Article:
At the 2019 BET Awards, South African hip-hop star Sho Madjozi had two goals: enjoy herself immensely and meet as many people as she could. Not only was she nominated as one of the Best New International Acts, but it was also her first time in L.A. So Madjozi repeatedly told herself, “I’m going to have an amazing time regardless of what happens.”
Her award was presented during the preshow live stream, when host Terrence J announced the winner. Clearly distracted by the moment, the 27-year-old genuinely began congratulating Nigerian singer Teni the Entertainer. But as she was warmly embracing her fellow nominee, Teni must have whispered, “You won.” What happened next can only be described as Madjozi losing her s–t. Her lilac, Fulani-styled braids started bouncing emphatically as the gravity of the news hit her.
“I never really expected to reach those heights without the backing of a big label or something,” she says days later and still in shock. That’s right. Madjozi, born Maya Wegerif to a South African mother and a Swedish father, has been racking up a number of big wins as an independent artist. She released her first album, Limpopo Champions League, in December 2018. Twelve days before its release, she performed a string of its gqom-infused (a widely popular style of South African house music) tracks, such as “Huku” and “Wakanda Forever,” at the Mandela 100 celebration in Johannesburg.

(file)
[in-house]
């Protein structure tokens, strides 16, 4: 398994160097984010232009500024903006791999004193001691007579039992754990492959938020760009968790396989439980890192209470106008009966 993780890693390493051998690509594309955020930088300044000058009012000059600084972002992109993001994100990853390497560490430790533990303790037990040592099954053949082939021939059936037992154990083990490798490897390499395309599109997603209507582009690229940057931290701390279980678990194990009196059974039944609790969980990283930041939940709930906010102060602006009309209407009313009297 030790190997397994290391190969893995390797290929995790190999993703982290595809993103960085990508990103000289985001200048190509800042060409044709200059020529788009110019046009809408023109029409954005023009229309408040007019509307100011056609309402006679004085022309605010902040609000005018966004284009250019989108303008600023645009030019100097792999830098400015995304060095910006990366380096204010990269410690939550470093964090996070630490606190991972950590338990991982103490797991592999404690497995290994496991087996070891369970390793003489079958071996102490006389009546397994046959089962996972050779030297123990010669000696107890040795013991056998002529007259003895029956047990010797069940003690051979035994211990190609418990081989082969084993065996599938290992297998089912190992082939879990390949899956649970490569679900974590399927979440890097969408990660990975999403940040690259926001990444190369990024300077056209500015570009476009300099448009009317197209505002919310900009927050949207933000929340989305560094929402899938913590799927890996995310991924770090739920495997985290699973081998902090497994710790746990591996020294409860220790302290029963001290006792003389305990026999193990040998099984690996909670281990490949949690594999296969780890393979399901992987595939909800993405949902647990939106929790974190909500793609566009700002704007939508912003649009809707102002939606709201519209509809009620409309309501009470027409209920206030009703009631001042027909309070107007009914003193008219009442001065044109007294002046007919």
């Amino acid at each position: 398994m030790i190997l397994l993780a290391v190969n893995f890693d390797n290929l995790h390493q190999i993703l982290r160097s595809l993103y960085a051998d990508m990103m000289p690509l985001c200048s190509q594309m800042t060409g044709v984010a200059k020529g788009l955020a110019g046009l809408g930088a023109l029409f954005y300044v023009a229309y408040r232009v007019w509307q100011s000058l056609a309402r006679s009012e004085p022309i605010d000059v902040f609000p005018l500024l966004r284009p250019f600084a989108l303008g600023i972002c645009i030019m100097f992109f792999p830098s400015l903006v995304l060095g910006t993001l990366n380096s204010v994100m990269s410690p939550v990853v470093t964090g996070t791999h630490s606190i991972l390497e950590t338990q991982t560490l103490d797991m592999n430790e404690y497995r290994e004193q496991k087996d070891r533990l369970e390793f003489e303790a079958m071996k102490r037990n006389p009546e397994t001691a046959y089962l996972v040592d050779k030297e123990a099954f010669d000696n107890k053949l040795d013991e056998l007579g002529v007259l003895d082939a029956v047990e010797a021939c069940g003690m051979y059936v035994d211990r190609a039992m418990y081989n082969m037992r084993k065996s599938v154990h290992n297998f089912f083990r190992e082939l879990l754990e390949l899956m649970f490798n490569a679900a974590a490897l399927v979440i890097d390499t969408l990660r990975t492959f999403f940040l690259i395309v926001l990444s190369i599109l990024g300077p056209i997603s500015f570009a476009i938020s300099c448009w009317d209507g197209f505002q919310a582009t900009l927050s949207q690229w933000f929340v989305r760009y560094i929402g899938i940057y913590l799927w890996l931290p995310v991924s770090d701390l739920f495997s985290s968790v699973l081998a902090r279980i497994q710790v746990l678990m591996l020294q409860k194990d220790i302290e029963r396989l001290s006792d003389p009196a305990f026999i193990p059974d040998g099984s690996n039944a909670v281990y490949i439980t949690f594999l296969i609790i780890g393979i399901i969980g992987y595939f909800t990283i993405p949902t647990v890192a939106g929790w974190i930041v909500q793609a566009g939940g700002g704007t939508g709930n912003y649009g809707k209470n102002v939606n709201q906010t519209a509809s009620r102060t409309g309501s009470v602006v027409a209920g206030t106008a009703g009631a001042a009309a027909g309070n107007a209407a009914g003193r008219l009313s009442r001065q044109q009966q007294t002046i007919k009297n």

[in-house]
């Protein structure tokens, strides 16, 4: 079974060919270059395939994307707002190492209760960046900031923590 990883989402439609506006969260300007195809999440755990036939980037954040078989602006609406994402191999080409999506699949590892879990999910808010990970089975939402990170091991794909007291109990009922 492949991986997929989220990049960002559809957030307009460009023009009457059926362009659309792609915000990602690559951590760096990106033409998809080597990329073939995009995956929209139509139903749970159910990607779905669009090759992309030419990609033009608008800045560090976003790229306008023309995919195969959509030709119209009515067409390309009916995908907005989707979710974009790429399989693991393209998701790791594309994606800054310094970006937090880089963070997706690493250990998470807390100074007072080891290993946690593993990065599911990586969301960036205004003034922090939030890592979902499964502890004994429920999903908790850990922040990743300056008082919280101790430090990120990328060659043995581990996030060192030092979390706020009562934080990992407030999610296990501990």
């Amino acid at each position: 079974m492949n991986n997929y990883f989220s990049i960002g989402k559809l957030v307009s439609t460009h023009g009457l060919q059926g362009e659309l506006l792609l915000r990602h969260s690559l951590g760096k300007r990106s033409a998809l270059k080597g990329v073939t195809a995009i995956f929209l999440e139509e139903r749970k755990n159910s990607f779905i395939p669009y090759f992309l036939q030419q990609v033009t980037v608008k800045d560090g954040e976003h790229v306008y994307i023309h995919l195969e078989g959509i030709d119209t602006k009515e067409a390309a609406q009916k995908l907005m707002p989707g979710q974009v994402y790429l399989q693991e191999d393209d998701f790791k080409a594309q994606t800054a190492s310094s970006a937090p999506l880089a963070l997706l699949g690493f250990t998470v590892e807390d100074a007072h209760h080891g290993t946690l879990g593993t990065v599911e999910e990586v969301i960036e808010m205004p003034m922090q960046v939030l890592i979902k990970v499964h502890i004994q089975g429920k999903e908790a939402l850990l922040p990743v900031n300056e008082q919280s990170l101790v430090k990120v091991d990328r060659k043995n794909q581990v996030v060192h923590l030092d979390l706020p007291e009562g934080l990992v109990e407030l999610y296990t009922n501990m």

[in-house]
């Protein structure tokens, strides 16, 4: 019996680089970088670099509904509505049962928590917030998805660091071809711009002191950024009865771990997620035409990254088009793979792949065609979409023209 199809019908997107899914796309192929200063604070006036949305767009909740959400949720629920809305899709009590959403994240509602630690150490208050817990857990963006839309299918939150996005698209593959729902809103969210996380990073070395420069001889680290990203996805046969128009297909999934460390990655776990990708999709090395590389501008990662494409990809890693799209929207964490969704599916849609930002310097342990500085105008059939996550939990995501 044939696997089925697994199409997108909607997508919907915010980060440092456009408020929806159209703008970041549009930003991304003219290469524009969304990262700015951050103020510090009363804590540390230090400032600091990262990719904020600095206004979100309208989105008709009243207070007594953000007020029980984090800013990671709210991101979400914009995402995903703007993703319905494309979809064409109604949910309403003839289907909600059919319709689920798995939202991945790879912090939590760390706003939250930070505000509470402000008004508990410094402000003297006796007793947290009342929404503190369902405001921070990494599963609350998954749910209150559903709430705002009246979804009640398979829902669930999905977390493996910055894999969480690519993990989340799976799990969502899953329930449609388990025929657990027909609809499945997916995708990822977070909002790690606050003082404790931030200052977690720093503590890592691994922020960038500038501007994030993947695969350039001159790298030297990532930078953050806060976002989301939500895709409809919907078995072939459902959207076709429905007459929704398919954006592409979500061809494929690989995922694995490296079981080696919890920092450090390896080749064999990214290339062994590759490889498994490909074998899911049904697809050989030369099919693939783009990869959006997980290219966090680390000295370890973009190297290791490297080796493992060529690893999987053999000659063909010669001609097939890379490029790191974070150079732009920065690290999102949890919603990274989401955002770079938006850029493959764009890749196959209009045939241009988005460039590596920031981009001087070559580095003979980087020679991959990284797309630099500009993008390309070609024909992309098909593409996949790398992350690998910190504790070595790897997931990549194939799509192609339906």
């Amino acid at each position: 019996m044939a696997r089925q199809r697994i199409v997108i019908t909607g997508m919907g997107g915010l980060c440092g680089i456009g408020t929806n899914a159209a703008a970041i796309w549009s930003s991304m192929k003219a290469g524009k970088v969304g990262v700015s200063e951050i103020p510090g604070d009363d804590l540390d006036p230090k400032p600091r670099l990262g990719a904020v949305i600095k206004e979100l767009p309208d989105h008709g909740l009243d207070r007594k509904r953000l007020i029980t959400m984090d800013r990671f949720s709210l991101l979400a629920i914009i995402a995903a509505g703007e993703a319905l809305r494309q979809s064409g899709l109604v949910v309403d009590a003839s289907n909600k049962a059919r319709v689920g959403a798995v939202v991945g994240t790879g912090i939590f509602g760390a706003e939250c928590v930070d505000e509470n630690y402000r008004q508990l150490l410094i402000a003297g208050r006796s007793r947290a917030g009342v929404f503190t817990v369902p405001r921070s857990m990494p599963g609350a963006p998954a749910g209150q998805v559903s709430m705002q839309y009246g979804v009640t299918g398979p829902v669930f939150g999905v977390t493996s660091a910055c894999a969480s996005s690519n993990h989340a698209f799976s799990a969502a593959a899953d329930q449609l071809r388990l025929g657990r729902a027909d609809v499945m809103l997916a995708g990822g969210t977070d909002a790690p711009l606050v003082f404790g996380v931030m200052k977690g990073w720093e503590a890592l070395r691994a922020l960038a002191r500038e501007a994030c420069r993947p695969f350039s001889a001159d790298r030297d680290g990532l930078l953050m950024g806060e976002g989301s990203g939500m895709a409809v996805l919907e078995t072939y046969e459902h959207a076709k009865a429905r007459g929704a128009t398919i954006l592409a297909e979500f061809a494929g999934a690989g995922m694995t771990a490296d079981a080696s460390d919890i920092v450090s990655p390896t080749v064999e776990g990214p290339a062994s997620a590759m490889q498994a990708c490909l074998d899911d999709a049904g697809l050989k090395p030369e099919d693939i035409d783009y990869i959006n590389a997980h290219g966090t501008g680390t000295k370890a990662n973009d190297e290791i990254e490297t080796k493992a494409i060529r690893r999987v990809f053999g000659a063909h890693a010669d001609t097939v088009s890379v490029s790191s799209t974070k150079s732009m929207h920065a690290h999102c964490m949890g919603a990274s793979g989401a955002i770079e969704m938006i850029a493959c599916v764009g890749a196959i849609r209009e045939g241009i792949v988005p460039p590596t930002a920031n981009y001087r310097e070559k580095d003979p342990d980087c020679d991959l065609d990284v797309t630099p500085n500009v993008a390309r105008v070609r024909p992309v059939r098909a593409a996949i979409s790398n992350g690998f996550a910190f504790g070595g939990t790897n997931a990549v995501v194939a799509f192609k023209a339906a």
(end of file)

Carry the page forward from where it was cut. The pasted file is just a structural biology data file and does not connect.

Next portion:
“The first Global Citizen concert in Africa was a huge platform for me,” says Madjozi, who found new fans around the world, including director Ava DuVernay. She tweeted, “Sho Madjozi is one of the highlights of my trip to South Africa. Yes!” Back at the BET Awards in June, she snagged a photo with Cardi B, who told Madjozi, “You remind me of me when I won my first award.”
The poet turned rapper’s winning streak intersects with a number of African artists who are breaking through on American radio, including Davido, Burna Boy and Tina Savage. “To be an African making music at this time is a blessing. The world is ready to listen,” says Madjozi, who next month joins the likes of Anderson .Paak, Brittany Howard and FKA twigs at AfroPunk Atlanta. However, she hopes the embrace of these artists isn’t only an instance neatly packaged for consumers to throw away once the buzz wears off. “The idea of Afrobeats becoming a global sensation, that alone doesn’t excite me,” she says. “It’s only exciting if Africans actually benefit from it in a genuine way. If Africans are at the center of conversation, that’s exciting.”
I want to take my culture with me. I don’t want to leave parts of me behind so that I can live in a globalized world.Sho Madjozi
Another source of pride for Madjozi: staying authentic to her rural Tsonga culture through performing in its language—and Swahili—and wearing a voluminous, traditional Xibelani skirt, with her own spin. “I wear mine quite short,” she says with a laugh. It’s at the center of who she is as an artist and a woman. “Everything I tried to do is that reimagining of, What would it look like to be a young Tsonga woman in the world? What would it look like if I hadn’t been told that my culture was dead? If I wasn’t told that Africans don’t contribute anything good, then what would I look like? I would probably have braids, and that’s what I have. I would probably wear a short Xibelani like I do. I want to take my culture with me. I don’t want to leave parts of me behind so that I can live in a globalized world.” Thankfully, the world is coming to her.